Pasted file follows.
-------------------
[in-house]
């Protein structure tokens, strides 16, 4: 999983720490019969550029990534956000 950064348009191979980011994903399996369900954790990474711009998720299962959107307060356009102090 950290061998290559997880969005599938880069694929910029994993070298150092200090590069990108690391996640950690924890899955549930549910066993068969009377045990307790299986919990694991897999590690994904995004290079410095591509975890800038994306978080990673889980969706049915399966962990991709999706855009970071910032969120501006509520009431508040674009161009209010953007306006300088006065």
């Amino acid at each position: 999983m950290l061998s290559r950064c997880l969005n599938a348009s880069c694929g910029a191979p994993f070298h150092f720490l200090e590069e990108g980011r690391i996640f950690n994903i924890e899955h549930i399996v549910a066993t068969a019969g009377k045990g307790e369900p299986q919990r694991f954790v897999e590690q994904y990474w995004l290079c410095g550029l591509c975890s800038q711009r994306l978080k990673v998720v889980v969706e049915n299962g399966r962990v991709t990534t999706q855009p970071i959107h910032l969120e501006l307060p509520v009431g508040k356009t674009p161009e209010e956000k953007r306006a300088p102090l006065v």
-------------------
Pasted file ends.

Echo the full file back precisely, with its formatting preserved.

[in-house]
């Protein structure tokens, strides 16, 4: 999983720490019969550029990534956000 950064348009191979980011994903399996369900954790990474711009998720299962959107307060356009102090 950290061998290559997880969005599938880069694929910029994993070298150092200090590069990108690391996640950690924890899955549930549910066993068969009377045990307790299986919990694991897999590690994904995004290079410095591509975890800038994306978080990673889980969706049915399966962990991709999706855009970071910032969120501006509520009431508040674009161009209010953007306006300088006065």
């Amino acid at each position: 999983m950290l061998s290559r950064c997880l969005n599938a348009s880069c694929g910029a191979p994993f070298h150092f720490l200090e590069e990108g980011r690391i996640f950690n994903i924890e899955h549930i399996v549910a066993t068969a019969g009377k045990g307790e369900p299986q919990r694991f954790v897999e590690q994904y990474w995004l290079c410095g550029l591509c975890s800038q711009r994306l978080k990673v998720v889980v969706e049915n299962g399966r962990v991709t990534t999706q855009p970071i959107h910032l969120e501006l307060p509520v009431g508040k356009t674009p161009e209010e956000k953007r306006a300088p102090l006065v």